My final entry in this rather random series of posts (and only a couple of weeks after 12th night!) is a 1974 half bottle of Ardbeg 23 Vintage 1974, 23 Years Old, cas nos. 606-609 (43% ABV) from independent bottler Signatory (nowadays owner of Edradour).
I acquired this probably 13 or 14 years ago from the Aladdin’s cave that is J. Wadsworth in St. Ives, Cambridgeshire. This was a time when I’d recently discovered Ardbeg and interesting older bottlings – especially from pre-1977 when Ardbeg had its own floor maltings – were becoming scarce.
I don’t know why this was released in half bottles only (not much of it, perhaps?) but I’m thankful it was. I paid about £30 and my budget stretched no further. The fact that there was a similarly-aged full bottle (but different cask) on the shelf at Wadsworth’s that I had to pass up at the same time remains a painful recollection.
But it’s not the only such memory I have related to old Ardbegs. I also failed to acquire (more than once) the 30 year old Very Old Ardbeg distillery bottling from before the Glenmorangie takeover in 1997 and before the cult of Ardbeg really took off. This I could have had for £100, a bargain considering it can now sell for closer to £1,000! And there are others. Ah well.
Nonetheless, I do have a few other members of the Ardbeg clan in my stash, or at least remnants of them. These include:
* Ardbeg 17 Years Old (40% ABV), the first Glenmorangie bottling, acquired from Milroy’s of Soho at release and probably the second full bottle of whisky I acquired as a “serious” whisky drinker.
* Ardbeg 10 Years Old (46% ABV), the first bottling of this now obligatory malt.
* Ardbeg 1990 Airigh Nam Beist (46% ABV), a 16-18 year old malt whose name means “shelter of the beast”. This was bought for me by work colleagues for my 40th birthday in the mistaken belief that I already had a bottle of the super-peated Ardbeg Supernova. I didn’t but this is still immense stuff and was a great choice.
* Signatory Ardbeg Vintage 1991, 8 Years Old, cask no. 616 (60.2%). I think this came from The Vintage House in Old Compton Street, Soho, no doubt in 1999. It’s, shall we say, raw.
I also have a couple of noteworthy Ardbeg miniatures.
* Signatory Ardbeg Vintage 1974, 23 Years Old, cask no. 696 (53%) – from a sister cask to the half bottle.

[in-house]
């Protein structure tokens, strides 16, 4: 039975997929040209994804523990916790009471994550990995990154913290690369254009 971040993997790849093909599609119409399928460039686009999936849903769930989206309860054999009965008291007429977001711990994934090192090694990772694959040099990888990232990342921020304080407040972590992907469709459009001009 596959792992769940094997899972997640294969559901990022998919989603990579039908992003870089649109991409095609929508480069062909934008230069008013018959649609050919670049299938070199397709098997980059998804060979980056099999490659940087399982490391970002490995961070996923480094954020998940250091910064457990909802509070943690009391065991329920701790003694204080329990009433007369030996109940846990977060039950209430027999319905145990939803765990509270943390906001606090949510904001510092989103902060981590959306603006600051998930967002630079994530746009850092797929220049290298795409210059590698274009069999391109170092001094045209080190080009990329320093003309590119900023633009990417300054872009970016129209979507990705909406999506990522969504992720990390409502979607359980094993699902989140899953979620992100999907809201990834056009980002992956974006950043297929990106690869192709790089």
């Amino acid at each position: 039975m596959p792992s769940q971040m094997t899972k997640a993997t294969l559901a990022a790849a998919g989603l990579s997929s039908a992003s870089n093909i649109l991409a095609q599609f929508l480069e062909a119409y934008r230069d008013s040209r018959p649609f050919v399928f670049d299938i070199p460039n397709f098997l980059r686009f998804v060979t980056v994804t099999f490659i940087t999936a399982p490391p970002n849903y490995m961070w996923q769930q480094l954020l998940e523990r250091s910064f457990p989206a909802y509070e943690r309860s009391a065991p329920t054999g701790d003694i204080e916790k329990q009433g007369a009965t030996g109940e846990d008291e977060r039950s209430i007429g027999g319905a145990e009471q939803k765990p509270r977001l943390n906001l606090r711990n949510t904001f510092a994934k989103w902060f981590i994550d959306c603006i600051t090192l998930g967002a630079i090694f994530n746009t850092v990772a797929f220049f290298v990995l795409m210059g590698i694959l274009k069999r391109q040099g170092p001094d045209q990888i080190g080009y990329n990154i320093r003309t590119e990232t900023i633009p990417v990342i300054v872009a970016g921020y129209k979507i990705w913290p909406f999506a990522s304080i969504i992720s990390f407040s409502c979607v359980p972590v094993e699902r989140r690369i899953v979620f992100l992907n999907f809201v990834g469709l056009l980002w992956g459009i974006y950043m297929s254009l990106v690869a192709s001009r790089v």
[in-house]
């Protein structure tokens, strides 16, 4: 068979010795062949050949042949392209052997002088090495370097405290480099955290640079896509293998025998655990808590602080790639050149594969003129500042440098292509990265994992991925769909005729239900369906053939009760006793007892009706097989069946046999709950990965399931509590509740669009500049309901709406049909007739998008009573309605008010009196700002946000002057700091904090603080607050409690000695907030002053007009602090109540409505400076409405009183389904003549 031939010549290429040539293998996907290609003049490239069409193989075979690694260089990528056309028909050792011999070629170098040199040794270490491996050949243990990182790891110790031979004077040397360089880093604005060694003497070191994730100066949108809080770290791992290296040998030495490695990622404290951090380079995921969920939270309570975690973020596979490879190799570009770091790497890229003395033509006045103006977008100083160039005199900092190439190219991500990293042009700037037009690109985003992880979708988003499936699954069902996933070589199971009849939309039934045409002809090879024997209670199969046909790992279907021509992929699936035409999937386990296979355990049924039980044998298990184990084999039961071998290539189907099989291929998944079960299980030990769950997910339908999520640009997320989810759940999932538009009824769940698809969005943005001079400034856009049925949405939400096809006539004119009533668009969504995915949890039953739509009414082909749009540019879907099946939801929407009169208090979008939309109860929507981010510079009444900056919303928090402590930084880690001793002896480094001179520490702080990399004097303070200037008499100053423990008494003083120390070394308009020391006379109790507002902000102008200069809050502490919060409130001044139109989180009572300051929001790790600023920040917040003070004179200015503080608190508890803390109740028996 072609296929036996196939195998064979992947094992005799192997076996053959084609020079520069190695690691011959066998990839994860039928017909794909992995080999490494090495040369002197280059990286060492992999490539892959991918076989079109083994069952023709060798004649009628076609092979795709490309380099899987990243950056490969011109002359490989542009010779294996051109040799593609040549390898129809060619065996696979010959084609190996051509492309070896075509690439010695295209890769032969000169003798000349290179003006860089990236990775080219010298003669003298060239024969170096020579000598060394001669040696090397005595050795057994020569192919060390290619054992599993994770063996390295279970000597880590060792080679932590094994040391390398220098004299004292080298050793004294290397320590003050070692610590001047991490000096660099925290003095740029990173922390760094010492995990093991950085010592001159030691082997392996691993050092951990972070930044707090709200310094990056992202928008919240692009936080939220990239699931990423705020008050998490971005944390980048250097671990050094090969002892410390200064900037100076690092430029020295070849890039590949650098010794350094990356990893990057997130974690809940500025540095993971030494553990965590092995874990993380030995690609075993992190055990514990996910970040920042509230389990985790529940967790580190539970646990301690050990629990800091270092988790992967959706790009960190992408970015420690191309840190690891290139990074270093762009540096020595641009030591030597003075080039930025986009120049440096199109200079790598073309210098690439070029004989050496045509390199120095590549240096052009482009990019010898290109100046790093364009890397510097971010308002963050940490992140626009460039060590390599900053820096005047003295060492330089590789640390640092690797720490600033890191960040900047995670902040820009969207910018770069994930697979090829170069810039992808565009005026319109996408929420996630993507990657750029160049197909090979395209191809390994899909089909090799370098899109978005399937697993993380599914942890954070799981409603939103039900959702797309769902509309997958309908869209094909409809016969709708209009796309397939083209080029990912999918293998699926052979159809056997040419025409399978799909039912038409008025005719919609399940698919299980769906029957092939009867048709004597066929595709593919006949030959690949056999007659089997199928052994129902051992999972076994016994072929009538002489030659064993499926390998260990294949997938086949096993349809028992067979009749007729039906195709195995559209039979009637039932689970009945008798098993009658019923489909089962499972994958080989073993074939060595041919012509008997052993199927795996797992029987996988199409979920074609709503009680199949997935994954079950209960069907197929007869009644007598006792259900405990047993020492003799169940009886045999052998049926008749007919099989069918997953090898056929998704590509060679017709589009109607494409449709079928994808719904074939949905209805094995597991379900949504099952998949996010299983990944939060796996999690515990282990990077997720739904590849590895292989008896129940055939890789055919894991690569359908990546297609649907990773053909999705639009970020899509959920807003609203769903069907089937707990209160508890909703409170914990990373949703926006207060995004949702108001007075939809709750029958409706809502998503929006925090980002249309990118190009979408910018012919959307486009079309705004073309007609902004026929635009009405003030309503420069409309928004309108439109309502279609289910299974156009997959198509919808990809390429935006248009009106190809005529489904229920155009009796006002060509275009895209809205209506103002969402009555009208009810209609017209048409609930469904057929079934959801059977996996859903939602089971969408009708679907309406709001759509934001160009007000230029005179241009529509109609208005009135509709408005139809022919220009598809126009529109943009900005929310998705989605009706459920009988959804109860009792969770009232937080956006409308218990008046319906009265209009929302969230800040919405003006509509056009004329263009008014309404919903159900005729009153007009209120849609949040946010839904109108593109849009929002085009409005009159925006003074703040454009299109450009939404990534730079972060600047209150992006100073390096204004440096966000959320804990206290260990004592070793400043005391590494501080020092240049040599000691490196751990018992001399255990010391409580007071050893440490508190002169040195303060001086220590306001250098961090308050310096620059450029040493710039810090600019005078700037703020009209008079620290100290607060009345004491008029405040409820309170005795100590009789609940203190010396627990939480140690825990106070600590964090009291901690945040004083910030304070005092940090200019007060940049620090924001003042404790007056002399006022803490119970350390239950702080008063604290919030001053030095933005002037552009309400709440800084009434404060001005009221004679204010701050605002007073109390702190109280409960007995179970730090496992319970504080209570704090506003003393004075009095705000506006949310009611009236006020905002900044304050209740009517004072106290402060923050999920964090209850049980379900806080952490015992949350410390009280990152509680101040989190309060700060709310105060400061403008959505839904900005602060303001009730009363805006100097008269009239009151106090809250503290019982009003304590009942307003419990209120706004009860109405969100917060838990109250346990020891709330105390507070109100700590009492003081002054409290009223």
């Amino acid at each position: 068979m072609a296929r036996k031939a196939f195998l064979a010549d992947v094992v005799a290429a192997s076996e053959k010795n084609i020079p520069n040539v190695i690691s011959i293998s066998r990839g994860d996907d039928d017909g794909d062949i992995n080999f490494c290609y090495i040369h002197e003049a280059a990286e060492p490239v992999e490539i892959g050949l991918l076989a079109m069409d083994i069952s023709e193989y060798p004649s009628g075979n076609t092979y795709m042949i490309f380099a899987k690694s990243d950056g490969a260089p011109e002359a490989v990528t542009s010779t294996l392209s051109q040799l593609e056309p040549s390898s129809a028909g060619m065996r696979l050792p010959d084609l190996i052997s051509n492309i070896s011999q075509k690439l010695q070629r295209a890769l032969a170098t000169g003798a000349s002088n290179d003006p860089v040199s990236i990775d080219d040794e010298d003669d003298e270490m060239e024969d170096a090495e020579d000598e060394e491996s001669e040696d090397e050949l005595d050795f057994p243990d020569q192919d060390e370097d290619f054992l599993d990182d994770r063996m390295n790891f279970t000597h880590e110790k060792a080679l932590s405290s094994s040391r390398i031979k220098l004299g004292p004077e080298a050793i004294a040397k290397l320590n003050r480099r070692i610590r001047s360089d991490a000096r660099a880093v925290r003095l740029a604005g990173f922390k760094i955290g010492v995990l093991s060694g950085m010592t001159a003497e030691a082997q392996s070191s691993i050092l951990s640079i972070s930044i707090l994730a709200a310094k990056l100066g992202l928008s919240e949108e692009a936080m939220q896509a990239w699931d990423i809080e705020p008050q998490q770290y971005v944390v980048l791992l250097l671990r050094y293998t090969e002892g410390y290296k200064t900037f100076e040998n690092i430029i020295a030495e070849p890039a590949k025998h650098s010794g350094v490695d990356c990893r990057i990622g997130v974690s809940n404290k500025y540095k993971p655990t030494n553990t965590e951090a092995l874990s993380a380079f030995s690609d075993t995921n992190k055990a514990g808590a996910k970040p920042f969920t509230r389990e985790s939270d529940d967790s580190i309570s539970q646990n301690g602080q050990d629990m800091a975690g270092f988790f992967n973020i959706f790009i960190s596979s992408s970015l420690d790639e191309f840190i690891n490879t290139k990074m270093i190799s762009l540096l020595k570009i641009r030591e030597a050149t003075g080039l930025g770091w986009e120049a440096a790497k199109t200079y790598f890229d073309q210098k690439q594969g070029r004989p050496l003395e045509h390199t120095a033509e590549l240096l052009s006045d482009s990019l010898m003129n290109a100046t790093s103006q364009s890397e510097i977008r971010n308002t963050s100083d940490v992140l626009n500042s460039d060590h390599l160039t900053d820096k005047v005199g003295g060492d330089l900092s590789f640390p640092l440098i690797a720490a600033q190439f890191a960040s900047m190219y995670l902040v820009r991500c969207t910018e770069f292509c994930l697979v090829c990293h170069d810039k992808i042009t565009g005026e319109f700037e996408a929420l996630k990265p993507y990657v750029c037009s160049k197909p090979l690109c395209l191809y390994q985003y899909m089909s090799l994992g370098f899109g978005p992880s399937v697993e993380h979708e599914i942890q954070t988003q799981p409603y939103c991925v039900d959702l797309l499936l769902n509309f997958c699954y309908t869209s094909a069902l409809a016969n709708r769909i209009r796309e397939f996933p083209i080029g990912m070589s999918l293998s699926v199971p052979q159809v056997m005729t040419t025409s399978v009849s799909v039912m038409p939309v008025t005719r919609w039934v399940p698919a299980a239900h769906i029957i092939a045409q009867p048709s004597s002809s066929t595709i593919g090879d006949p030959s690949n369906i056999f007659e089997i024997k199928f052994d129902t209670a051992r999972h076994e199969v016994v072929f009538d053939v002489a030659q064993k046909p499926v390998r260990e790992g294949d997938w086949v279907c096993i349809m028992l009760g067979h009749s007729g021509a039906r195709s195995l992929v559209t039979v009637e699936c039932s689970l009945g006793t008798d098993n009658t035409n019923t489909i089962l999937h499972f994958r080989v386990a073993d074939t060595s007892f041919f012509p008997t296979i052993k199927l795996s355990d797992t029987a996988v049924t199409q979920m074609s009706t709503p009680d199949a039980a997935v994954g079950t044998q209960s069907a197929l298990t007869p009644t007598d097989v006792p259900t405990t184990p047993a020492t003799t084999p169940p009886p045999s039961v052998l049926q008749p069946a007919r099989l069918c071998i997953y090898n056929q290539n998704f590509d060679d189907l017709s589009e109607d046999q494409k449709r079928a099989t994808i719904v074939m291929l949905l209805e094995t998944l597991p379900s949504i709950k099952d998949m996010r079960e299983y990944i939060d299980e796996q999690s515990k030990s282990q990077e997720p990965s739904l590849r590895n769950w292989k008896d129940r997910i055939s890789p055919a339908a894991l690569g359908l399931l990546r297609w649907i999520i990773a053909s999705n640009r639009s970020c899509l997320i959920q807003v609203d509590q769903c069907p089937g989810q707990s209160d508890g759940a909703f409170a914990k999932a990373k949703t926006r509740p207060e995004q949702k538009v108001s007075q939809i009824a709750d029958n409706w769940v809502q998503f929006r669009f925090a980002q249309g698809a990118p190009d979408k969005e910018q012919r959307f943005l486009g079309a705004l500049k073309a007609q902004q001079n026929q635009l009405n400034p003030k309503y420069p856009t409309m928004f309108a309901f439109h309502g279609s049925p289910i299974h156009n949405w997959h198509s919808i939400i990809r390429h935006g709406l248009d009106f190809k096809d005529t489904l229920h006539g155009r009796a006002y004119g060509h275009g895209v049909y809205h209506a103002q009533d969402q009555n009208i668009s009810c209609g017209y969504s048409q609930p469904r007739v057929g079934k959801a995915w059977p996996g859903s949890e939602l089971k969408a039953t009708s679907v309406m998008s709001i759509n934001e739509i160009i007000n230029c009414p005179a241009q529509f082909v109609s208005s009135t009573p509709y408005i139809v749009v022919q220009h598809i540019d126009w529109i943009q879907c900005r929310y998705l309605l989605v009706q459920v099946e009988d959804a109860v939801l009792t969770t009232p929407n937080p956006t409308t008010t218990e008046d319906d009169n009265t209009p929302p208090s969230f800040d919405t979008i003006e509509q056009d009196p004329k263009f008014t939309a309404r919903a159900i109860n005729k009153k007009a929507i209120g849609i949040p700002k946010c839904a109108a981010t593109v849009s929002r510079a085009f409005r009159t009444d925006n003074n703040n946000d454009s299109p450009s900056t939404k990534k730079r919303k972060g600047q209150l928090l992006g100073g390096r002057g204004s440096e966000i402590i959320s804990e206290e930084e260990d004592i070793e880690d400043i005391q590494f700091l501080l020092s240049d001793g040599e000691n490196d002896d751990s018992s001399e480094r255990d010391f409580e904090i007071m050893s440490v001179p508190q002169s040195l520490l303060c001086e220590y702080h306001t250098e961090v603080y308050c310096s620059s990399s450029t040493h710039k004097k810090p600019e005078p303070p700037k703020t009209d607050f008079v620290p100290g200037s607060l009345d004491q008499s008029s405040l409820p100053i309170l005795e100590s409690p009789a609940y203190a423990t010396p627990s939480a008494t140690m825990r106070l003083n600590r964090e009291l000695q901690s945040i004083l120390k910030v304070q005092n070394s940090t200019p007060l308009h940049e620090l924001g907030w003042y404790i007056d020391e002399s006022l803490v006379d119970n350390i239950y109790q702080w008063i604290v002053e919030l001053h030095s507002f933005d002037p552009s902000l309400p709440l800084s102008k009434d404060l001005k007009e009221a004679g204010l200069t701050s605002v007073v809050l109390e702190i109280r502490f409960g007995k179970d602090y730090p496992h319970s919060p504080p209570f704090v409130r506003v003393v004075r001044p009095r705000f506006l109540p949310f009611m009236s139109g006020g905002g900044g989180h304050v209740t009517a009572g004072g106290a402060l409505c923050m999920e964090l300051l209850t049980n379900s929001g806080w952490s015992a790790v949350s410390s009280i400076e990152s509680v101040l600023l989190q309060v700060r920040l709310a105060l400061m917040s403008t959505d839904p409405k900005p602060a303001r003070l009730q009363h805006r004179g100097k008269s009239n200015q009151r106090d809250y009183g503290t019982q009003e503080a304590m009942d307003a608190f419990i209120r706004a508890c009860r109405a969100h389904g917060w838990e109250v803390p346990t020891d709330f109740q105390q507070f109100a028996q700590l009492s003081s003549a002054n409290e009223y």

* Gordon & MacPhail Connoisseurs Choice 1975, no age statement (40%).
Finally, I also have a couple of heavily Ardbeg-influenced blended malts:
* Serendipity 12 Year Old (40% ABV), an official bottling apparently created when some young Glen Moray was accidentally mated with a vat of old Ardbeg. Hmmm.
* Cadenhead’s Canongate Reserve Islay Malt Aged 9 Years (51.5% ABV), a 2003 (half) bottling from Cadenhead’s rumoured to be a very old Ardbeg (possibly 30 years plus!) blended with young Caol Ila to bring it back over 40% ABV but also dramatically lowering the age statement. I can only assume there wasn’t any other Ardbeg available to blend it with at the time…
So what do we have here? As with my Cadenhead’s quarter bottle of cask-strength Talisker this is a once-a-year treat at best. To nose, it’s classic Islay: peat, seaweed, lint and maybe a little turps all against a slightly sweet barley background. The peat keeps building on the palate, but it also becomes richer, with heather, a little bitter orange and some restrained fruitcake notes, which expand the whisky’s parameters considerably. It’s big but also rather gentle. And very moreish. It’s just a pity I can’t indulge myself further.
Nowadays there’s an almost endless stream of new Ardbeg expressions, both official and independent, which I can neither mentally or financially keep up with. So I don’t really try. Still I’m happy with my little selection, which should keep me in the spirit of this most elemental of distilleries for some time to come.
Now, time to get on with 2014…